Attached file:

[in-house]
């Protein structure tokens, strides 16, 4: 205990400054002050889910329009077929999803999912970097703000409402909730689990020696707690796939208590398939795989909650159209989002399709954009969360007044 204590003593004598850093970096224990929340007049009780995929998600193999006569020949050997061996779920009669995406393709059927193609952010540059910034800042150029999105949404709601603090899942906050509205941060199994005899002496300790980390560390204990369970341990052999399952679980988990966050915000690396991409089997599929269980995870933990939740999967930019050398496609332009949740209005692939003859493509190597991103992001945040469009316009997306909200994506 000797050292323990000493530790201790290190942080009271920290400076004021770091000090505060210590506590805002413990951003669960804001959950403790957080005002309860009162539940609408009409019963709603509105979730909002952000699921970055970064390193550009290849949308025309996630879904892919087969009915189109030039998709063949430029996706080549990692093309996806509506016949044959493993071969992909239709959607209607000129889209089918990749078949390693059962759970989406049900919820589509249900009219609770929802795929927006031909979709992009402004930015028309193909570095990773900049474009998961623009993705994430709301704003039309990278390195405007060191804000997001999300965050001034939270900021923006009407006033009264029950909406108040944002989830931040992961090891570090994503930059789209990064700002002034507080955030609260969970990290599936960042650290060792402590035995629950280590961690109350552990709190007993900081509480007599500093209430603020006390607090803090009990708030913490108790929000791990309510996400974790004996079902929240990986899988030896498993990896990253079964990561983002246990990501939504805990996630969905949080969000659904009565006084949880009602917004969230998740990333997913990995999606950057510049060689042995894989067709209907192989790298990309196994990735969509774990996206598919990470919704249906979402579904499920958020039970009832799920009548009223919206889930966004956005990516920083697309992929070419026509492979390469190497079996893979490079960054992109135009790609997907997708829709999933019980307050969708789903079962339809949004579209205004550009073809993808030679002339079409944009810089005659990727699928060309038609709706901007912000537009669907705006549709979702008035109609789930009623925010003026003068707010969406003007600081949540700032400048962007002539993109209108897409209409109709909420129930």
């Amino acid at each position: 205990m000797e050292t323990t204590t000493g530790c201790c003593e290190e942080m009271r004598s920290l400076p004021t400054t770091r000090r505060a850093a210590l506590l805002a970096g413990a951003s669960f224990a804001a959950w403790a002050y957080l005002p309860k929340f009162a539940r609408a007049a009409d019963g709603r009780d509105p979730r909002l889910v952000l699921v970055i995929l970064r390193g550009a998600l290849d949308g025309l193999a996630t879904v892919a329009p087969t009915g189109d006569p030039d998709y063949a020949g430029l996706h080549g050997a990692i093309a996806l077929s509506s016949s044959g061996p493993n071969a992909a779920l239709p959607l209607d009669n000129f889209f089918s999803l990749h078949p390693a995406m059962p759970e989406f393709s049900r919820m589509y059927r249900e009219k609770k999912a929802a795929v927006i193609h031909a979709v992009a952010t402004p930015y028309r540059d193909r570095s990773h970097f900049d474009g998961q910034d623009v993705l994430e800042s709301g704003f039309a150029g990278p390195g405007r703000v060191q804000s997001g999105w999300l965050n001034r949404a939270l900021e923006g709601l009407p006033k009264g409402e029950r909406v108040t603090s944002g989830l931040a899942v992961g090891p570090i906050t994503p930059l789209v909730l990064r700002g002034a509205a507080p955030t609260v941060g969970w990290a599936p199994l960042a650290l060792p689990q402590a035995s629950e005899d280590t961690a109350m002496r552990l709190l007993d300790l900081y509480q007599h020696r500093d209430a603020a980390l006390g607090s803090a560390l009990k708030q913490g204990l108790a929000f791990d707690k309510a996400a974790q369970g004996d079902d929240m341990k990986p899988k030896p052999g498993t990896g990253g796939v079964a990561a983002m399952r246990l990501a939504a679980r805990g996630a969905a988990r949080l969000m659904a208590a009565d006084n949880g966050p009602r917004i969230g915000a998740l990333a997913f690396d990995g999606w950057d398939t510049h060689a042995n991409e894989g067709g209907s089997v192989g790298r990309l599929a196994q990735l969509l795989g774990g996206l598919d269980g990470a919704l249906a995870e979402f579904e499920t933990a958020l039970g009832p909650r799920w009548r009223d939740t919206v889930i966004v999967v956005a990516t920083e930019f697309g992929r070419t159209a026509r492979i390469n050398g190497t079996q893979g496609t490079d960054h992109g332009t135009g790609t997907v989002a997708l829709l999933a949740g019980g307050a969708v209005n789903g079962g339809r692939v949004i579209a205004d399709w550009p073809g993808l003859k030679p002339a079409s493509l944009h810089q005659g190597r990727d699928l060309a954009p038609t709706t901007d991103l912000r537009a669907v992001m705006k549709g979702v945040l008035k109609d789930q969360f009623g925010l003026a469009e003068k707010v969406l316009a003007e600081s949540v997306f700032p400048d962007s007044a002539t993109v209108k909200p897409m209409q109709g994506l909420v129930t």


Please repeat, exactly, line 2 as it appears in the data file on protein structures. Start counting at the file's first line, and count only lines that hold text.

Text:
């Protein structure tokens, strides 16, 4: 205990400054002050889910329009077929999803999912970097703000409402909730689990020696707690796939208590398939795989909650159209989002399709954009969360007044 204590003593004598850093970096224990929340007049009780995929998600193999006569020949050997061996779920009669995406393709059927193609952010540059910034800042150029999105949404709601603090899942906050509205941060199994005899002496300790980390560390204990369970341990052999399952679980988990966050915000690396991409089997599929269980995870933990939740999967930019050398496609332009949740209005692939003859493509190597991103992001945040469009316009997306909200994506 000797050292323990000493530790201790290190942080009271920290400076004021770091000090505060210590506590805002413990951003669960804001959950403790957080005002309860009162539940609408009409019963709603509105979730909002952000699921970055970064390193550009290849949308025309996630879904892919087969009915189109030039998709063949430029996706080549990692093309996806509506016949044959493993071969992909239709959607209607000129889209089918990749078949390693059962759970989406049900919820589509249900009219609770929802795929927006031909979709992009402004930015028309193909570095990773900049474009998961623009993705994430709301704003039309990278390195405007060191804000997001999300965050001034939270900021923006009407006033009264029950909406108040944002989830931040992961090891570090994503930059789209990064700002002034507080955030609260969970990290599936960042650290060792402590035995629950280590961690109350552990709190007993900081509480007599500093209430603020006390607090803090009990708030913490108790929000791990309510996400974790004996079902929240990986899988030896498993990896990253079964990561983002246990990501939504805990996630969905949080969000659904009565006084949880009602917004969230998740990333997913990995999606950057510049060689042995894989067709209907192989790298990309196994990735969509774990996206598919990470919704249906979402579904499920958020039970009832799920009548009223919206889930966004956005990516920083697309992929070419026509492979390469190497079996893979490079960054992109135009790609997907997708829709999933019980307050969708789903079962339809949004579209205004550009073809993808030679002339079409944009810089005659990727699928060309038609709706901007912000537009669907705006549709979702008035109609789930009623925010003026003068707010969406003007600081949540700032400048962007002539993109209108897409209409109709909420129930």